Published On: August 30, 2021582 words2.9 min read

Hitching a Trailer and Knowing Its Parts

Congrats on buying your desired trailer! Owning a utility or cargo trailer makes transporting multiple items a whole lot easier and more convenient. But before you load it up and hit the road, it’s basic yet most important to know how to hitch and unhitch a trailer to your tow vehicle. In this guide, we’ve made it easier for you.


Step 1: Positioning the Trailer

Carefully position the hitching coupler over the tow ball. If you have a jockey wheel on the trailer, use this to lower the coupler over the ball, otherwise you can just lower it carefully by hand.

Step 2: Release the Handle

Once the coupler is in position, releasing the handle will lock the trailer in the right place. Lower the coupler until it has completely covered the hitch ball. Make sure the ball clamp is below the ball and not riding on top of it.

Step 3: Safety Pin

Lock the handle and the safety pin to keep the coupler secured.

Step 4: Connect the Safety Chain

Connect the safety chain to the vehicle using the D shackle. You’ll need to make sure the screw is tightened into the shackle thread and not loosely inserted.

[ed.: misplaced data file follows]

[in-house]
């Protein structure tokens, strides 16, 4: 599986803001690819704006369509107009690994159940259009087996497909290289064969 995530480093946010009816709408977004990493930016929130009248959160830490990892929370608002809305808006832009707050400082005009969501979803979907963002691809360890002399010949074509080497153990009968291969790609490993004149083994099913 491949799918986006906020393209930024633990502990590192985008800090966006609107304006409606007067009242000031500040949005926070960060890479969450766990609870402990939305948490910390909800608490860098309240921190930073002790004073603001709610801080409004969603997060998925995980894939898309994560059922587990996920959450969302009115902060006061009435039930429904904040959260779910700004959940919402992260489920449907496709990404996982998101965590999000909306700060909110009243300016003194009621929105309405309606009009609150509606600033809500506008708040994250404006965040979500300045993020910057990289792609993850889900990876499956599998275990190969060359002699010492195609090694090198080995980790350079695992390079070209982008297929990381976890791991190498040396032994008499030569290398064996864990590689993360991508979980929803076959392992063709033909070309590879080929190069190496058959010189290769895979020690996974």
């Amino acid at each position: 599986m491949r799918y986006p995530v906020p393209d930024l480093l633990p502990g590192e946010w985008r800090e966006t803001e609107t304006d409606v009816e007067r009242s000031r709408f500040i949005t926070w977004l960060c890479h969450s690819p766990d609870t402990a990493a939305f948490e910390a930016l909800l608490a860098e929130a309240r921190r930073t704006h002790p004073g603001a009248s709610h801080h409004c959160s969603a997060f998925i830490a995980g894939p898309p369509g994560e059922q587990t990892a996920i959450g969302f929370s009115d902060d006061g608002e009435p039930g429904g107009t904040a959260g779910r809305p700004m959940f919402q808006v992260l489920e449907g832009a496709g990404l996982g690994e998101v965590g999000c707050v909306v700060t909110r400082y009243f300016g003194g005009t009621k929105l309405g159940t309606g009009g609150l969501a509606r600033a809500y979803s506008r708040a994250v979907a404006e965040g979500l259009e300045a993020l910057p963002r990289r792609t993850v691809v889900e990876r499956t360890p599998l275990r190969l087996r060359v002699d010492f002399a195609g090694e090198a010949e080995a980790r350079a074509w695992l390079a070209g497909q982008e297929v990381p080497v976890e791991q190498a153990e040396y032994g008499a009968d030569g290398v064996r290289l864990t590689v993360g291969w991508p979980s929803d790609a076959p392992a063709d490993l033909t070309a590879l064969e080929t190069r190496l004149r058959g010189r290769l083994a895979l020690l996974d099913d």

Step 5: Connect the Light Lead

Connecting the light lead will activate lights on the trailer. Test the tail lights, brake lights and blinkers to make sure everything is connected correctly.

Step 6: Jockey Wheel

Stow away the jockey wheel and you’re set to go.


The main parts of a trailer that are involved in hitching and unhitching are:

The Hitching Coupler: The coupler is usually a ball type, and it attaches to the ball on the vehicle for a more secure connection. In Australia, the tow ball needs to be 50mm.

The Handle: This locks the tow ball and releases it.

The Safety Pin: The safety pin keeps the coupler from jumping off during transport. Always make sure you have the safety pin latched in place before driving off.

The Safety Chain: This is added protection in case the coupling fails. The chain has a D shackle that connects straight to your vehicle. Some trailers only have one chain but larger trailers may have two. If you have two chains always remember they have to be crossed before you set off.

The Light Lead Connector: This connects the lights of your vehicle to the trailer. Light lead connectors come in a range of different types to suit different vehicles.


Receiver Hitch – The Square tubing that is bolted or welded to the frame of the towing vehicle.

Ball Mount – A square bar that fits into the receiver hitch which comes separately from the receiver hitch, and can come in several different heights depending on the height of the vehicle and trailer.

Trailer Ball – This part is attached to the end of the ball mount which is used to attach to the coupler of the trailer.

Please note: It is an offence to have any items in your trailer that are not secured tightly before hitting the road. Make sure you have everything tied down and any loose items are covered before you set off.

Always be aware when you’re hitching or unhitching a trailer. Notice if something looks out of place, double check to make sure it’s hitched properly and discuss any concerns with your travel mate.

Coming Soon.

Leave your comment

Related posts